Did You Know Your Common Cold Could Trigger Hearing Issues?

Man blowing his nose sick with a common cold

While everybody has experienced a runny nose, we don’t often talk about other kinds of cold symptoms because they are less frequent. One kind of cold you don’t frequently hear about is the one that moves into one or both ears. While you may generally consider colds as harmless, here’s why this ear-related cold symptom should never be disregarded.

What does it feel like when you have a cold in your ear?

It’s not unusual to feel some congestion in your ears when you’re experiencing a common cold. After all, your ears and sinuses are connected. This blockage is often relieved when you use a decongestant to relieve sinus symptoms.

But you should never dismiss pain inside of your ear, even during a cold. If the cold moves into the ear, the eardrum can be infected. And that will cause inflammation. The immune system responds to the cold by producing fluid that can build up on the eardrum. Often, a slow leaking fluid accompanies this inflammation. This leak is most apparent when you sleep on your side because the leak is so slow.

This impacts how well you hear over the short term, which is called conductive hearing loss. Regrettably, it can also cause the eardrum to burst, which brings about long-term hearing loss. In turn, more permanent damage takes place to the hearing nerves from the inflammation, which is called sensorineural hearing loss.

It could cost you if you wait

If you’re having ear pain, get your ears checked by us. In many cases, a primary doctor assumes that the ear symptoms will disappear when the primary cold does. A patient may not even think to mention that they are feeling actual ear pain. But if you’re feeling pain, the infection has advanced to a point where it is likely doing damage to the ear. In order to prevent further damage, the ear infection has to be quickly addressed.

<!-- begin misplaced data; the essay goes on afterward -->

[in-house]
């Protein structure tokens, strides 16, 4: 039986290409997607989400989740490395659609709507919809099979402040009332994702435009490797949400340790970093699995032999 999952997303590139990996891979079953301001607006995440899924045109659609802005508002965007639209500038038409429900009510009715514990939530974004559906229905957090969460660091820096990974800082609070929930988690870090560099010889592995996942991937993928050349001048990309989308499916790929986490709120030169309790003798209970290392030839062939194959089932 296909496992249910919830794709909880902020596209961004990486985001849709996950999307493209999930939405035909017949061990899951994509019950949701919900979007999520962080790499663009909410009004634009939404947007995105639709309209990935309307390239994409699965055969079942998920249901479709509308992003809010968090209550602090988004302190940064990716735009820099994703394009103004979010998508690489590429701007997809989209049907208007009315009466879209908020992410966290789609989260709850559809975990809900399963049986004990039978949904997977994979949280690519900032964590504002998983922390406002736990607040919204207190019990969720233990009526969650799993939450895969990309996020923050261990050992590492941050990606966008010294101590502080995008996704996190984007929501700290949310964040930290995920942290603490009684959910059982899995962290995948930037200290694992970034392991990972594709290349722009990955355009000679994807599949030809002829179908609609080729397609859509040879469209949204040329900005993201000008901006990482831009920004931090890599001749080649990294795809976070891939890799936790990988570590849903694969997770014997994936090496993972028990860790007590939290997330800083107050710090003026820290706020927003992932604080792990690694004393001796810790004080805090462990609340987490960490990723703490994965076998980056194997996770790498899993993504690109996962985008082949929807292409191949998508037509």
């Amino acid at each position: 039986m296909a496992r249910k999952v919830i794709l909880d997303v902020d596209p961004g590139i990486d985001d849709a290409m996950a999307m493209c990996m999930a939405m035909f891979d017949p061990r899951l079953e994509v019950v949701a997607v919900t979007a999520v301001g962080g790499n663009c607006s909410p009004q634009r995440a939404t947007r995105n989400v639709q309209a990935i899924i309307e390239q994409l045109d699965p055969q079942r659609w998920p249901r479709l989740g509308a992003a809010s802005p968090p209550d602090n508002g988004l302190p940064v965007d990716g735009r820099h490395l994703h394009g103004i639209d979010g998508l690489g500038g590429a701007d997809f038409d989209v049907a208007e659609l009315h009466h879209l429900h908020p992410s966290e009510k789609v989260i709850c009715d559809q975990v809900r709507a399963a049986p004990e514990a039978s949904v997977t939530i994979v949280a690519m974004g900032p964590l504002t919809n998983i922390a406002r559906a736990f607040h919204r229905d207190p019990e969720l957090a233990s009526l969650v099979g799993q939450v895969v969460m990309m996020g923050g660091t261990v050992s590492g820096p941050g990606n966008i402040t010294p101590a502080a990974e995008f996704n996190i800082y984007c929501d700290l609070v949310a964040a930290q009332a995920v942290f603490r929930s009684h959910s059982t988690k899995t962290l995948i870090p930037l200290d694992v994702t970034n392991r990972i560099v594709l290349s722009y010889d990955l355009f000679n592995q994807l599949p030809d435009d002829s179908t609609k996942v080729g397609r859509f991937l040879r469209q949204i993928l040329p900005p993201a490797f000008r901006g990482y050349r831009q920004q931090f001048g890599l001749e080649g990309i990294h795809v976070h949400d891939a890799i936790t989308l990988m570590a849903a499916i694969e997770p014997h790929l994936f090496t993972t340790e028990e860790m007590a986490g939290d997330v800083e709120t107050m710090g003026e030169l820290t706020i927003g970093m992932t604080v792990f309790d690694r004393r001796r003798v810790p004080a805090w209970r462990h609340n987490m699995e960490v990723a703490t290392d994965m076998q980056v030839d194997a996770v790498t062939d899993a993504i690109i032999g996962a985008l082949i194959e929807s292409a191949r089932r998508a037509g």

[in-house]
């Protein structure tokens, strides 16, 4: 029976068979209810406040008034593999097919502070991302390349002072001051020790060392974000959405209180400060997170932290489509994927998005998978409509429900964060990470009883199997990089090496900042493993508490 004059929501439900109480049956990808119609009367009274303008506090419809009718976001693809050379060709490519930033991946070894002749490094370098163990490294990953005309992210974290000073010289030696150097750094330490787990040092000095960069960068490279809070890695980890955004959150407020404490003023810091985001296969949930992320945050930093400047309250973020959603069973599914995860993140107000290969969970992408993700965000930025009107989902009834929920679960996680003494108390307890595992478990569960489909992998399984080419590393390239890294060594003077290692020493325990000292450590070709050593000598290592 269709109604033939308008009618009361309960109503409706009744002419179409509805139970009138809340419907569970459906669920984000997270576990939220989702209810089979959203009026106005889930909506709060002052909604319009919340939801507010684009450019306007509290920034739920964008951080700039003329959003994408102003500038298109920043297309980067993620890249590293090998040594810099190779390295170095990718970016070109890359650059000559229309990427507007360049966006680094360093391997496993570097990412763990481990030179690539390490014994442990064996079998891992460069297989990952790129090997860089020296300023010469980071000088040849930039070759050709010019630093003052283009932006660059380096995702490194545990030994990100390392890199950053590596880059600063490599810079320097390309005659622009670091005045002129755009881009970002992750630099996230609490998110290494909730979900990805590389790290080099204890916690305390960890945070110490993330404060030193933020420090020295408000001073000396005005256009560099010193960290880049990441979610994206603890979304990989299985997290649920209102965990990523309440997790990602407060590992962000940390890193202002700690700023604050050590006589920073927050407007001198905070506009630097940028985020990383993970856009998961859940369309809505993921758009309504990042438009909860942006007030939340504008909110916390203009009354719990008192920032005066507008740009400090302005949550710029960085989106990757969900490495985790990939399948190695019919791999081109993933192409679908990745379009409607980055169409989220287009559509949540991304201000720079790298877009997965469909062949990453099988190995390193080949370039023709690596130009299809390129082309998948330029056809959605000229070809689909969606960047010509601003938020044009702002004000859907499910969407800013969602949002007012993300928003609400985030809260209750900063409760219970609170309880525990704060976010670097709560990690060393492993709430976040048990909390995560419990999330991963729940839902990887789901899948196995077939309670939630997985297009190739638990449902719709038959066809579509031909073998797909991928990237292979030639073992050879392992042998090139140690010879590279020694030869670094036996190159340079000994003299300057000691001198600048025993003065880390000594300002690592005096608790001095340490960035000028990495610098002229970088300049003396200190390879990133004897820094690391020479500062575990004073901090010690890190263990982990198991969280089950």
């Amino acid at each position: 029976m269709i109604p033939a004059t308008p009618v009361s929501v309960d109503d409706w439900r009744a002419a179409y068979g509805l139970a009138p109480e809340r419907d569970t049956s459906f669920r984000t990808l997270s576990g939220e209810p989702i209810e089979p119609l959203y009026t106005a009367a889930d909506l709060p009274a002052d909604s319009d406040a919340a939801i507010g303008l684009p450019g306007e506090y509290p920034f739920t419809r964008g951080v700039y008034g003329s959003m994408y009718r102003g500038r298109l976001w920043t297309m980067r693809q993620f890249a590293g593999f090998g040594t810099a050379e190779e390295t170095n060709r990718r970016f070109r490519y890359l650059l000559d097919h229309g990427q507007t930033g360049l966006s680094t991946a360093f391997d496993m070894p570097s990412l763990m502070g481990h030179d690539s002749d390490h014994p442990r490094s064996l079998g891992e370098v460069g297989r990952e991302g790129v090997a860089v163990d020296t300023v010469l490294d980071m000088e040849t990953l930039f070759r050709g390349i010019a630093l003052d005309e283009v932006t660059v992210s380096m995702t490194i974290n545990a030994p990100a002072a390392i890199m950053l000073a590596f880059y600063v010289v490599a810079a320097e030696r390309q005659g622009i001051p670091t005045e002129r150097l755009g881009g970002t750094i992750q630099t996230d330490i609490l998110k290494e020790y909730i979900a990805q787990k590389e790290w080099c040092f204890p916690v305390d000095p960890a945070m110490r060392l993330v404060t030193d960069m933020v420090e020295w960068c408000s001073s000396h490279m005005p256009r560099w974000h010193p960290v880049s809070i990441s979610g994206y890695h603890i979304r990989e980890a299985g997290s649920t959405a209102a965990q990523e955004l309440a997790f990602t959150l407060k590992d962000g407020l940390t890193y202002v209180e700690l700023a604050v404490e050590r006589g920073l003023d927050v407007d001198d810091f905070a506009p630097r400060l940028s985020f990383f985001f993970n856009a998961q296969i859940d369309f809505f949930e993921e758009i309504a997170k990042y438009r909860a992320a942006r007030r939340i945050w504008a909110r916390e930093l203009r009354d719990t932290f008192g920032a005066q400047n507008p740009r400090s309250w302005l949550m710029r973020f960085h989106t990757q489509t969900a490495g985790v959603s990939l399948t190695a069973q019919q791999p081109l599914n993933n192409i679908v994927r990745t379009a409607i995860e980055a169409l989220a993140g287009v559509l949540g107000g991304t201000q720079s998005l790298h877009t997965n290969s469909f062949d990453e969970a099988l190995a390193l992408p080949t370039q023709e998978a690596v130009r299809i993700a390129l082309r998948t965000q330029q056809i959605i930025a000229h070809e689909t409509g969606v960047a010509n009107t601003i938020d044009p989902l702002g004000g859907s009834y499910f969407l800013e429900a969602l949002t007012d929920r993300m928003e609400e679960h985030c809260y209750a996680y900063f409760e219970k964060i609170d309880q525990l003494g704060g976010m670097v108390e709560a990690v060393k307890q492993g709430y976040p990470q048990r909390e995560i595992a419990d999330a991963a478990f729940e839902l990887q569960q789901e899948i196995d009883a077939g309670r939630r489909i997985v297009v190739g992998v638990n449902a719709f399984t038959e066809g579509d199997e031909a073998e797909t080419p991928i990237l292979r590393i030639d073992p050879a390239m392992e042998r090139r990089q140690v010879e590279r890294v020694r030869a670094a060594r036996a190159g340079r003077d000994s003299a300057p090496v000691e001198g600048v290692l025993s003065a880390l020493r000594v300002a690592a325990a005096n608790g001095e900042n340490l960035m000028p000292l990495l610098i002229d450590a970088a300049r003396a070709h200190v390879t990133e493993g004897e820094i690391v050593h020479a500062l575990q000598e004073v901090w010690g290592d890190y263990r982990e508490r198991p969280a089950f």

In many circumstances, ear pain will linger even after the cold clears. This is usually when a person finally decides to visit a hearing specialist. But, a lot of damage is usually done by this time. This damage frequently leads to permanent hearing loss, especially if you’re prone to ear infections.

Every time you get an infection, eardrum perforations and scar tissue can develop which, over time, can affect hearing acuity. In an average, healthy individual, the eardrum acts as a boundary between the middle ear and inner ear. If the eardrum gets perforated even once, then the infection that was previously restricted to the middle ear can now enter the inner ear, where it can damage the irreplaceable tiny nerve cells that you need to hear.

What should you do if you waited to deal with that ear infection?

Don’t beat yourself up. A cold with pain in the ear can actually be a more significant cold than most individuals might think. You should make an appointment for a hearing exam as soon as you can if you are experiencing hearing loss after a cold.

We will determine if you’re coping with conductive, or temporary hearing loss. You may need to have an obstruction professionally removed if this is the case. If you’re dealing with sensorineural, or irreversible hearing loss, there are treatment options, including new hearing technology, that we can help you with.

If you’re having trouble hearing after a cold, schedule an appointment asap.

The site information is for educational and informational purposes only and does not constitute medical advice. To receive personalized advice or treatment, schedule an appointment.